You probably have a good list of contractors and other customers that you can rely on to keep your fleet busy. And if you're looking for new work, you're probably thinking more about job size and margin than anything else. After all, for all the time you put into finding a new customer, it should result in a big payday when you find one, right?
Would you be surprised to know it might make as much sense to look at small jobs as well? In business outside of hauling, it's generally a good strategy to diversify the customer lists and welcome small new jobs that have the promise for either 1) access to bigger jobs down the line or 2) a steady and predictable stream of small work in the future.
The important consideration is simple: what's the "Lifetime Value" of a new customer to you and how large does that figure have to be to merit the effort it takes to land it (calls, lunches, low-bids, etc). Calculating the value the way large corporations do would involve formulas and a calculator. But for our purposes - illustrating the worth of finding small new jobs - we can make it very simple. Just take the total profit you'd expect to get per job (revenue minus all expenses, including wear and tear on your machinery) and multiply that by the number of jobs you'd expect per year from that source. For the "lifetime" part, just multiply the earlier sum by an arbitrary period like 5 years (with the high turnover in construction firms, a short lifetime like this is probably reasonable).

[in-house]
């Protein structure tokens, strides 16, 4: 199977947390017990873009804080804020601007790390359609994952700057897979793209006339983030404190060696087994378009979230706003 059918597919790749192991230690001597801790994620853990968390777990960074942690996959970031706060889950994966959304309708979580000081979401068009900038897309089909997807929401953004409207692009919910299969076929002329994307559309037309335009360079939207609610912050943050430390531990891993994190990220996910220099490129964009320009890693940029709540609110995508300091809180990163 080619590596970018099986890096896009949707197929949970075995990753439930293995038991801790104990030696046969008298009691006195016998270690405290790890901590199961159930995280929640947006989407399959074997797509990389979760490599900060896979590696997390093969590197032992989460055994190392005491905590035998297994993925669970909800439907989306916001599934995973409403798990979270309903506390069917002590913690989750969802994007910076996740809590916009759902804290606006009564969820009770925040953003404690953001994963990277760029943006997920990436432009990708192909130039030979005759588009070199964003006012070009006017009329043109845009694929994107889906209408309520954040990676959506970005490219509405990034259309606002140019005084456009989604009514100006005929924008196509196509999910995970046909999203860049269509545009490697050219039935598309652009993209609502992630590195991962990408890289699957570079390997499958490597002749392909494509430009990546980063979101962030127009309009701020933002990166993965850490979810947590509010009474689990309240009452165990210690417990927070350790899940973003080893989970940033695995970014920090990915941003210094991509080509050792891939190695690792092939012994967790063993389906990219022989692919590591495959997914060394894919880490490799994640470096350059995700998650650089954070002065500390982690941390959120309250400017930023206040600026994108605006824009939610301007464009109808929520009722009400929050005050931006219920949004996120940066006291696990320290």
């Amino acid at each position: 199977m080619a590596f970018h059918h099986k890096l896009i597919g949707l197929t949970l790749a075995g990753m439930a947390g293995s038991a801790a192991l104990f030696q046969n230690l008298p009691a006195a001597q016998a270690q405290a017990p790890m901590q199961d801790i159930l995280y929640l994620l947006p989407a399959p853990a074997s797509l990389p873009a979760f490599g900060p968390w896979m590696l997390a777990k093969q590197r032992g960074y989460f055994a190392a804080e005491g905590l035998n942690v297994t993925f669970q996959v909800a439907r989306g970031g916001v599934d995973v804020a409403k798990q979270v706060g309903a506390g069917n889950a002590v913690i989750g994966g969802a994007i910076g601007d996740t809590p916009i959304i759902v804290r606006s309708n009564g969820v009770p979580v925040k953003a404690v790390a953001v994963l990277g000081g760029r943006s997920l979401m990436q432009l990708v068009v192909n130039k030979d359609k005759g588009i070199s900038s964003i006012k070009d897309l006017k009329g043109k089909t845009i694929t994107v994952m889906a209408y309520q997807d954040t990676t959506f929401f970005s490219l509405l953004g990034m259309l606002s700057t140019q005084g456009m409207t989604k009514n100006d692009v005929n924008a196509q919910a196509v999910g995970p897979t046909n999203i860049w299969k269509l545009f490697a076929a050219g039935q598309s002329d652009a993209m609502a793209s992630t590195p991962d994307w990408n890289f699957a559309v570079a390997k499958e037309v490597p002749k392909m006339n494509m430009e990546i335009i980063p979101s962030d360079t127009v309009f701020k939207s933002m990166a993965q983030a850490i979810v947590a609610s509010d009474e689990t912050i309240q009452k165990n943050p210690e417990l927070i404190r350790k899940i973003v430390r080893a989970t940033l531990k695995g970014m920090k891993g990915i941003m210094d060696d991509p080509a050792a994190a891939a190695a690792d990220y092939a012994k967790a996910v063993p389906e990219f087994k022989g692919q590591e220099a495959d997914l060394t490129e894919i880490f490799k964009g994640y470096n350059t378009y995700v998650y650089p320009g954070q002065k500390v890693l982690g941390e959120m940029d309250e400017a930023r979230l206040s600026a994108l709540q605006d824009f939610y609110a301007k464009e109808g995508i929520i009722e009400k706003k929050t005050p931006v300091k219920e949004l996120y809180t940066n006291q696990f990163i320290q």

Does that money look like it's worth the effort?
What if that effort was very minimal? Like almost no work at all? Would that make it look more attractive?
If you're looking for a source of new business that takes very little effort to acquire, take a look at the TruckIT Hauling Marketplace. This is a website where contractors post job offers - some large, some small - at a specific rate and haulers have the option of accepting that rate or proposing something higher. Because location is a critical driver of hauler profitability, and jobs are spread widely across your area, you generally won't find a ton of other haulers bidding against you for work that's nearby. And on the other side, there won't always be a job near you that makes sense. But haulers that make a regular effort to check the job boards - like once a week - generally find a new customer or so per month. With ZERO real investment in the effort.
There are a lot of ways to learn whether a firm is good to work for or not over the long-term, but one of the easiest is to test new customers in action - see what it's like to actually work with them. And when you do perform your first work, talk to them about what other work they do, trade cards, and try to stay in touch with an email every now and then to make sure they're keeping you top of mind.